Life on board an Antarctic cruise

Booking your expedition to Antarctica is a thrilling but daunting prospect. Journeys to this remote region require a lot of time, a lot of money, and a lot of planning. To make things even more nerve-wracking, Antarctic expedition itineraries are intentionally vague. Daily activities depend on the weather, the movement and melting of ice, the appearance of wildlife, and the turbulent seas. As one of our tour leaders explained, “Some of our expedition leaders stand up at the start of the trip in front of the guests and tear up their itineraries!”

So – how do you plan your days if there is no schedule? Are you assigned seats at mealtimes? How will you know if there is a whale outside?

We put all these questions – and more – to Sarah Ahern, Antarctic specialist at our leading Antarctica partner Exodus Travels. Sarah has travelled on several expeditions to Antarctica, and has shared her insights into what really happens day to day on board an Antarctic cruise.

What time do you get up?

It varies depending on where you are and what the plan for the day is, but generally breakfast will be around 7.30am or 8am. On sea days this might be a bit later to give you a bit of a lie in and on some mornings it may be much earlier if there is an early morning landing planned.

Do you spend a lot of time on board, and how do you pass the time?

It does take a long time to cruise between places in Antarctica: crossing the Drake Passage (two days); travelling between the Falklands and South Georgia (around two days); or South Georgia and the Antarctic Peninsula (around three days).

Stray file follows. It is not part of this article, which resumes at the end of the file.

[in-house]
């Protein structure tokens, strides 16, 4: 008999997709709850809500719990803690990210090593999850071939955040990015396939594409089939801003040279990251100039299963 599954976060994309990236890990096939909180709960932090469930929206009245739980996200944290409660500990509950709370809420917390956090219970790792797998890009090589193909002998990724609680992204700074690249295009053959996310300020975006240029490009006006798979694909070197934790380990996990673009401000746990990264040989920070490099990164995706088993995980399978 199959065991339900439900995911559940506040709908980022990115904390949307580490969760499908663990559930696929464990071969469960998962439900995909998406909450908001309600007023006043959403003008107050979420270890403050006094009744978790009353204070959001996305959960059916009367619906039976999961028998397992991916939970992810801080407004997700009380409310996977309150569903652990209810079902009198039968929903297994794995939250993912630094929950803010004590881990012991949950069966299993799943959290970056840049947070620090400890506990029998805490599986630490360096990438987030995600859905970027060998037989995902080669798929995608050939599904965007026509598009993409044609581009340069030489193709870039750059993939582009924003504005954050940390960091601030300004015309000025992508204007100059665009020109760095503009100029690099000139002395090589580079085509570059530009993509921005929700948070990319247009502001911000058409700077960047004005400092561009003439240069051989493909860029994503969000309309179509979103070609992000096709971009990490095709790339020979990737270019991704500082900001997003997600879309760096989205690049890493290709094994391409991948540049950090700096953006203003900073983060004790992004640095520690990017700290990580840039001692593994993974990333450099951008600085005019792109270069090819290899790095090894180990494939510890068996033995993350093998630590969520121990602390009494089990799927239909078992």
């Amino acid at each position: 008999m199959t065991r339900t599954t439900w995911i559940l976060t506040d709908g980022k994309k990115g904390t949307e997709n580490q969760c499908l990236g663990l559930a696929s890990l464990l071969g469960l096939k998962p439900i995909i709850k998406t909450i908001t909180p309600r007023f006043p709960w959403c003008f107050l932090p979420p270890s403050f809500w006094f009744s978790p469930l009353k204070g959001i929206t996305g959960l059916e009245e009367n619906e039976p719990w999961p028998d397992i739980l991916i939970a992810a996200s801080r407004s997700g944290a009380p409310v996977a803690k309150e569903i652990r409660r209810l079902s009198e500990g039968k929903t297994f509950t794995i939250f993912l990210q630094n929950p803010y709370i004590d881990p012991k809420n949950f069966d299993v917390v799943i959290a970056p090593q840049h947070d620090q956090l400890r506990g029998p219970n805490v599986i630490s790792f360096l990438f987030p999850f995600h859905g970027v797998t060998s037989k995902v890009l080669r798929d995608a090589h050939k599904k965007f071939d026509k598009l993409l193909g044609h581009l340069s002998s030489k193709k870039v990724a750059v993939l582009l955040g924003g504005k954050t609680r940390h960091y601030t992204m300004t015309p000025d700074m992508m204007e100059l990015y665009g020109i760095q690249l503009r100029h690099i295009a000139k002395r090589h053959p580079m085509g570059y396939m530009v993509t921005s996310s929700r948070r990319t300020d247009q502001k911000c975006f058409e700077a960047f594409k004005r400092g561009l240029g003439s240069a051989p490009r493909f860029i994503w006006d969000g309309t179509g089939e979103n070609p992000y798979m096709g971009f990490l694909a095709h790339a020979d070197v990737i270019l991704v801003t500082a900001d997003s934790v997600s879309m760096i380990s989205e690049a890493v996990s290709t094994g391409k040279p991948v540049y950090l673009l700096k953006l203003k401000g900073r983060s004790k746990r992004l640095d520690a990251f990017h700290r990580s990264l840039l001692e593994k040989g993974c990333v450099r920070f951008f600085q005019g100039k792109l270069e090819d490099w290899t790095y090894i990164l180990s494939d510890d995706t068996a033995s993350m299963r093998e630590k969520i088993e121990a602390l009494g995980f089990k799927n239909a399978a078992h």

But you’re never bored. They’re very good at scheduling lectures or films – a whole variety of stuff – so you never feel like you’re killing time. When you’re on the ship you’re usually on deck looking at whatever’s going by or the whales off the bow – they call you all outside when that happens. So you’re not cooped up in the cabin unless you have bad seas, and then you don’t really want to do anything except lie in your cabin!
If there’s a strong wind it can be very, very cold on deck, but there are usually areas where you can stand on the bridge to watch everything, and then duck outside if you want to take a picture. You don’t actually have to stand outside to get a good view. A lot of people like to stand on the bridge and watch the ship crashing through the waves if they’re feeling well enough.

There are also libraries and lots of other spaces you can be. You don’t have to spend any time in your cabin if you don’t want to.

If there's no itinerary, how do you know what you're doing?

Every evening they will post the plans for the next day – you’ll see what time breakfast is, what they’re hoping to do, all of that kind of stuff. But if they wake up the next day and a fog has come in or there’s an amazing whale sighting, they will change that schedule, so it’s just an idea of what they’re planning.

The usual plan is breakfast, a morning landing for a few hours, come back and have lunch, afternoon landing, and then dinner. Often they will do a little summary of the day either at dinner or just before – what we saw, where we went, what our plan is for tomorrow. After dinner you can see a film or a lecture.

They have to be flexible. If you’re super rigid and you want to stick to a schedule, you won’t be happy on one of these trips. They try to stick to schedule but they’re not going to bypass a whale to make a landing; they try to pick the best option for you to have the best experience.